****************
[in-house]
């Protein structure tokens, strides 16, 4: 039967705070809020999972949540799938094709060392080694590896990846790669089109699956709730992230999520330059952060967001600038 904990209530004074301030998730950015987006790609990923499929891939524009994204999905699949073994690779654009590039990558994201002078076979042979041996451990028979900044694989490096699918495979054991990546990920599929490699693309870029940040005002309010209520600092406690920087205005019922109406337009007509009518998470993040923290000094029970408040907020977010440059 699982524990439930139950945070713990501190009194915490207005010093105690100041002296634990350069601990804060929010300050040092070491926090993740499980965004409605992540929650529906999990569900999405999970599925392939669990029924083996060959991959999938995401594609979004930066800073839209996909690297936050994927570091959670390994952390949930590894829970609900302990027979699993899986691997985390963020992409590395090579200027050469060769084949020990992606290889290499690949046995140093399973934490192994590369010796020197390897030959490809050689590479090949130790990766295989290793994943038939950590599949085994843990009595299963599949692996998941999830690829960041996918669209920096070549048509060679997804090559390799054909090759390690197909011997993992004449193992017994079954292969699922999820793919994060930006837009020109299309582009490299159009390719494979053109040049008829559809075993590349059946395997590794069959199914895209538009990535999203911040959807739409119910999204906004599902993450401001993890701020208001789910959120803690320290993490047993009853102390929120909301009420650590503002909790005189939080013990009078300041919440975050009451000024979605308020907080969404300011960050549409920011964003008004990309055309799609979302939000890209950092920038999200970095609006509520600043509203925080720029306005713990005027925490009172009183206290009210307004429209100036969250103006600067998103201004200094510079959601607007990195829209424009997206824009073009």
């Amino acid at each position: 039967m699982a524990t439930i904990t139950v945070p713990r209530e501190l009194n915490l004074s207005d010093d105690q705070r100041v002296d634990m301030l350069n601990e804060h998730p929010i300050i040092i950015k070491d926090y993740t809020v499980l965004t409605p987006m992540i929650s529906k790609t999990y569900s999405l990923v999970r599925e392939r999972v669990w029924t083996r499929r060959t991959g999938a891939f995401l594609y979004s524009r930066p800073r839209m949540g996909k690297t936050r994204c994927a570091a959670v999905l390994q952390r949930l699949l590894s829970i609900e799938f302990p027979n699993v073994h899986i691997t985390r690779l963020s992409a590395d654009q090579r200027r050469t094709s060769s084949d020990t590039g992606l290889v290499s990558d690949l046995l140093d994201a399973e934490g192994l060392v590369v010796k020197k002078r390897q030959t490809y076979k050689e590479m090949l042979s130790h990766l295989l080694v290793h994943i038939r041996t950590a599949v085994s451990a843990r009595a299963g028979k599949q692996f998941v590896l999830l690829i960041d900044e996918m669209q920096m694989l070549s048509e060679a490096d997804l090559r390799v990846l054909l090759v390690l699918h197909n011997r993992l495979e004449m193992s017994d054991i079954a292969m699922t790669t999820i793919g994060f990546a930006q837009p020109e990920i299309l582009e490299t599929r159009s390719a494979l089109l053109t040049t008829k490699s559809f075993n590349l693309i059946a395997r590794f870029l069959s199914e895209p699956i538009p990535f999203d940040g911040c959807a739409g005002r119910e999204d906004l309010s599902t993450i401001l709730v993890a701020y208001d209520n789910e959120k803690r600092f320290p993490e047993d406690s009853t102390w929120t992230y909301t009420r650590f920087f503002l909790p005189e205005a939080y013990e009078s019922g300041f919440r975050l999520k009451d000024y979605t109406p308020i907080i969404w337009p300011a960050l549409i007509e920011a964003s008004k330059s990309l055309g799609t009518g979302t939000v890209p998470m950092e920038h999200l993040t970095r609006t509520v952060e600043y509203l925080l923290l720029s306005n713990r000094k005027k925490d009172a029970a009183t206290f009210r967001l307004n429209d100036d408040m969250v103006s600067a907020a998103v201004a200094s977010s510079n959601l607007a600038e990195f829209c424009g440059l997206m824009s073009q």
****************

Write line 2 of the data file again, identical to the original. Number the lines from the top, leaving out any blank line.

């Protein structure tokens, strides 16, 4: 039967705070809020999972949540799938094709060392080694590896990846790669089109699956709730992230999520330059952060967001600038 904990209530004074301030998730950015987006790609990923499929891939524009994204999905699949073994690779654009590039990558994201002078076979042979041996451990028979900044694989490096699918495979054991990546990920599929490699693309870029940040005002309010209520600092406690920087205005019922109406337009007509009518998470993040923290000094029970408040907020977010440059 699982524990439930139950945070713990501190009194915490207005010093105690100041002296634990350069601990804060929010300050040092070491926090993740499980965004409605992540929650529906999990569900999405999970599925392939669990029924083996060959991959999938995401594609979004930066800073839209996909690297936050994927570091959670390994952390949930590894829970609900302990027979699993899986691997985390963020992409590395090579200027050469060769084949020990992606290889290499690949046995140093399973934490192994590369010796020197390897030959490809050689590479090949130790990766295989290793994943038939950590599949085994843990009595299963599949692996998941999830690829960041996918669209920096070549048509060679997804090559390799054909090759390690197909011997993992004449193992017994079954292969699922999820793919994060930006837009020109299309582009490299159009390719494979053109040049008829559809075993590349059946395997590794069959199914895209538009990535999203911040959807739409119910999204906004599902993450401001993890701020208001789910959120803690320290993490047993009853102390929120909301009420650590503002909790005189939080013990009078300041919440975050009451000024979605308020907080969404300011960050549409920011964003008004990309055309799609979302939000890209950092920038999200970095609006509520600043509203925080720029306005713990005027925490009172009183206290009210307004429209100036969250103006600067998103201004200094510079959601607007990195829209424009997206824009073009």